AzureSeptember 27, 2016 9:41 AM

"2. When will the modern equivalent of the UseNet Death Penalty be applied with the ISPs who willfully refuse to implement it and also other self policing for detected hostile traffic."

When it stops being profitable to transmit DDoS attacks... If I'm a seller of bandwidth, and someone is using "too much bandwidth" to attack someone, I've just hit the jackpot! That's the crux of the problem, and why it can't be "solved"...

Sancho_PSeptember 27, 2016 9:53 AM

Now I don’t know what the Krebs attack really was but I concur with @65535:
The problem isn’t new, it is there because they want it to be there.

We could discuss who is “they”, but for sure it’s not Jane & John Public.

The issue is likely twofold, one part being human intention (@Curious: No, there’s not just a technical solution for a human disorder), the other part is technical.
(Yes, a bug could replace the human part but this is very unlikely, however, the solution should include bug mitigation).

I’m convinced there would be good and bad solutions for the technical part, if they want.

My proposal would be to look at the ISPs first. Their clients (the bots) are protected by “lawful” EULAs and too big to fail business (the Bill G. saga).
The p0wned end device + user is innocent per law.

But the ISPs, taking money for their service, do not flag / limit what’s clearly written in their T&C, this is nailing down one and the same target IP for minutes / hours / days (*) from one dynamic IP address.
They are doing the harm.

(*) If someone wants that for test purpose it may be a payed, time and scope limited option (= business opportunity).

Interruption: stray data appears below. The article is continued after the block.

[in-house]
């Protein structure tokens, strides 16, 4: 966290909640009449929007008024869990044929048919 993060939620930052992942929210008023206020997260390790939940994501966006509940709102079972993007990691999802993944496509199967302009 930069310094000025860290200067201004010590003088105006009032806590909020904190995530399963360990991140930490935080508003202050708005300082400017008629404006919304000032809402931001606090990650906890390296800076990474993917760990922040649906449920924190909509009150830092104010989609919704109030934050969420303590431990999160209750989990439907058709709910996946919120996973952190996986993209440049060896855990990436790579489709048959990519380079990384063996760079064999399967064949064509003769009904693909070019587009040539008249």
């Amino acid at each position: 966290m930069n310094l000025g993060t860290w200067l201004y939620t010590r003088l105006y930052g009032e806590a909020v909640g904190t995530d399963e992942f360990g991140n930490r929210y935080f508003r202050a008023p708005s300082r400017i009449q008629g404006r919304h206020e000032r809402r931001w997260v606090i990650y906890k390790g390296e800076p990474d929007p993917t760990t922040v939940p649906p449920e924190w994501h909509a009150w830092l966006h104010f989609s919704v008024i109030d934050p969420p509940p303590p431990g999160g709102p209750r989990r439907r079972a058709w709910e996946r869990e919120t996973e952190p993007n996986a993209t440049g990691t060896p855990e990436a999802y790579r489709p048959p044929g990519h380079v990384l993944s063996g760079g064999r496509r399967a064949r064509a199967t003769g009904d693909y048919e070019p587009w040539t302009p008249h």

[@War Geek: The BCP58 and RFC5635, thanks for linking, is above my head but sounds pretty good. The only thing is I’d want to identify and cure the p0wned device, at least in civilized countries, to prevent other harm for the user]

***

… Oh, just forgot to mention Russia. They’ve invented the Internet and all that crap, only to harm peaceful USA and capitalism.
They are working day and night to destroy poor little America, let’s nuke them, NOW!

GrauhutSeptember 27, 2016 1:34 PM

@War Geek: Not so easy...

"As a matter of policy, operators SHOULD NOT accept source-based RTBH
announcements from their peers or customers, they should only be
installed by local or attack management systems within their
administrative domain."

- SMB has no BGP Router, just a dumb cable/dsl router...
- SMB has his own small BGP router, something

RFC 5635 does not reflect reality.

tyrSeptember 27, 2016 5:22 PM


@Clive

This seems to have been built into the design.
Once you decided that the ability to move the
packets without any impediments. The monster
was created. The Net was made to solve another
problem that seemed more pressing at the time.
How do you continue to communicate after a lot
of your network is smoking holes of radioactive
glass? No one ever dreamed that they would let
it scale up to become the planets communication
system by extending the network into everyplace
concievable.

DDOS is easy to fix. Redesign the Net as a real
communication system without the survivability
requirements built in.

That implies the loss of a few things like net
neutrality and unimpeded traffic across society
boundaries. I'm sure the usual suspects RIAA,
MPAA, TLAs, and LEOs will be glad to help you
make their special needs paramount as well.

As long as saber rattling nitwits abound, I prefer
the ancient Net with all of its ugly warts to
the sleek utopian visions featured in the news.

Cory continues his crusade against DRM and no one
here should continue to think DRM is a good idea
from just the safety standpoint alone. That has
never stopped Luddites from trying to put us all
back in the dark ages because tech has problems.

So is the cure worse than the problem ? Once you
get beyond the personal/ site inconvenience, I
think the cure will be orders of magnitude worse.

Clive RobinsonSeptember 27, 2016 9:06 PM

@ tyr,

Once you get beyond the personal/ site inconvenience, I think the cure will be orders of magnitude worse.

Yes the repression of privacy etc most certainly will be, it's been obvious to me we've been moving into LEO "We have the right to know, all resistance will be crushed" territory for years (just read the ACPO reports, it makes "going dark" fears look mild).